Between one and two percent of the total cost should be set aside for this
purpose (less actually than is normally expended for an architect's fee). We will bfdbr the most part, as always, our own architects, although we may seek architectural and engineering services in connection with the work, probably from the Architect who did the remodeling in the 1930's.


Certain critical decisions which will affect the cost must be made here, and should not be made until the basic research has been pretty nearly completed. We know, for example, that the height of the building was increased over that which we see in the 1764 drawing, and consequently the exterior restoration of the 190's is out of proportion. When the great courtyard wall on the east is reerected, it must be erected to its original height so that it will not be disproportionate, but then the higher dimensions of the colonial building will be out of proportion to it. Plans if they can be found can help us make this difficult decision as to whether the roof should be lowered in this portion (a not inexpensive move), or whether a restoration can be accommodated within the present shell and roof.

A second decision will need to be made with respect to the interior partitions, which can involve considerable variations in cost. We know the position of the partitions in 1788, and they are different from the present locations. Yet the present partitions are bearing partitions and are engineered into the structural support of the second floor. We might hope that the partitions of 1764 might be closer to the present ones and save us extensive structural work.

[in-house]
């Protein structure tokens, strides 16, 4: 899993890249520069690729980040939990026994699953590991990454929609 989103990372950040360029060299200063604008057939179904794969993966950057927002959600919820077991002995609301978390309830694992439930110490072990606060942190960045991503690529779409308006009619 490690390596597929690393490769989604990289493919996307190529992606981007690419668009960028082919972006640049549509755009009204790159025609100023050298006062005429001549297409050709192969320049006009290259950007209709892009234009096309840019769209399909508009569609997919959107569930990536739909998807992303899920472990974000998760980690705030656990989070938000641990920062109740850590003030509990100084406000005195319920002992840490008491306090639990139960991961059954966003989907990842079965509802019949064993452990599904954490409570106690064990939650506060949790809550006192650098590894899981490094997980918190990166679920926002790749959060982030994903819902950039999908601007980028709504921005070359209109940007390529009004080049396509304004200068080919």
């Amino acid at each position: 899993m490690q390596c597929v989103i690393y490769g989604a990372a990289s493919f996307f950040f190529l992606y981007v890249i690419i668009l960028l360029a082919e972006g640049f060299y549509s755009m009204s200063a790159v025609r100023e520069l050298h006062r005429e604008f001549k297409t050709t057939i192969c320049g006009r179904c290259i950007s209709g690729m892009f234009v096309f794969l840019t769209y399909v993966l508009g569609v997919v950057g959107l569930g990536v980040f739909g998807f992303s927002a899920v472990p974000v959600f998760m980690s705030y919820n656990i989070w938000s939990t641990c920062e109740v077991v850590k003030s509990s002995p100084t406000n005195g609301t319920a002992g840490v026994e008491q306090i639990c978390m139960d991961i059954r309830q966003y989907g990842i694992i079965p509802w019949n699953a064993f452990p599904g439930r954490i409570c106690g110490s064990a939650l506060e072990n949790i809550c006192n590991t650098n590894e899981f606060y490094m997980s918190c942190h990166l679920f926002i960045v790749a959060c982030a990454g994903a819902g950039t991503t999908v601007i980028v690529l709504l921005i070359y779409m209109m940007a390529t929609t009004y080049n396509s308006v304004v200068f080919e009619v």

We shall have to decide the degree to which we can use the present Spanish type windows and doors placed in the building in 1937, and the degree to which they will have to be replaced by new ones made in our woodworking shop, or originals to be obtained in Spain.


There are other lesser decisions involved here, but these three: roof,
partitions, and woodwork, constitute the major ones bearing on cost, and which could represent a cost variation as much as 100%, according to which way the decisions go.


Costs are unpredictable here, since there is no supply warehouse for authentic Spanish furnishings of the kind which would be in a Spanish Governor's mansion. They will have to be sought in Spain and the Latin American countries, and a very extended period of time will be necessary to obtain them. The state of North Carolina has to date spent in excess of $700, 000 in obtaining appropriate original furnishings for the restoration of the Governor's Palace in New Bern, and undoubtedly Williamsburg's expenditures have exceeded one million dollars. It is not likely that funds will be available to operate on this scale, but something between $100, 000 and $200, 000 will be necessary to do anything at all. It is the unanimous opinion of the staff that no consideration should be given to using reproductions, except in temporary status where original pieces have not been found, and that they then should be carefully marked and explained so that the visitor is not misled.


These were the finest gardens in St. Augustine, and like those at New Bern and Williamsburg can be one of the high points of the St. Augustine restoration. There are many problems involved in restoring these gardens, including the search for sites and permissions for latter day memorials which have been placed in the public park which replaced the Governor's gardens in the 19th and 20th centuries. We fortunately have a map which shows the lay-out of the gardens, and an inventory of the principal plantings in the Governor's Mansion appraisal of 1763. Considering that over $10, 000 was expended in the Hispanic Garden, we should not allocate less than $20, 000 for this project.


1. Research $390 5,000
2. Building Restoration $100, 000 200,000 3. Furnishings 100,000 200,000 4. Gardens 20,000 30,000 5. Contingency 30,000 50,000
6. West Wing contraction
and repairs 10,000 15,000

Total $263,000 500,000

11.17.67 EYWN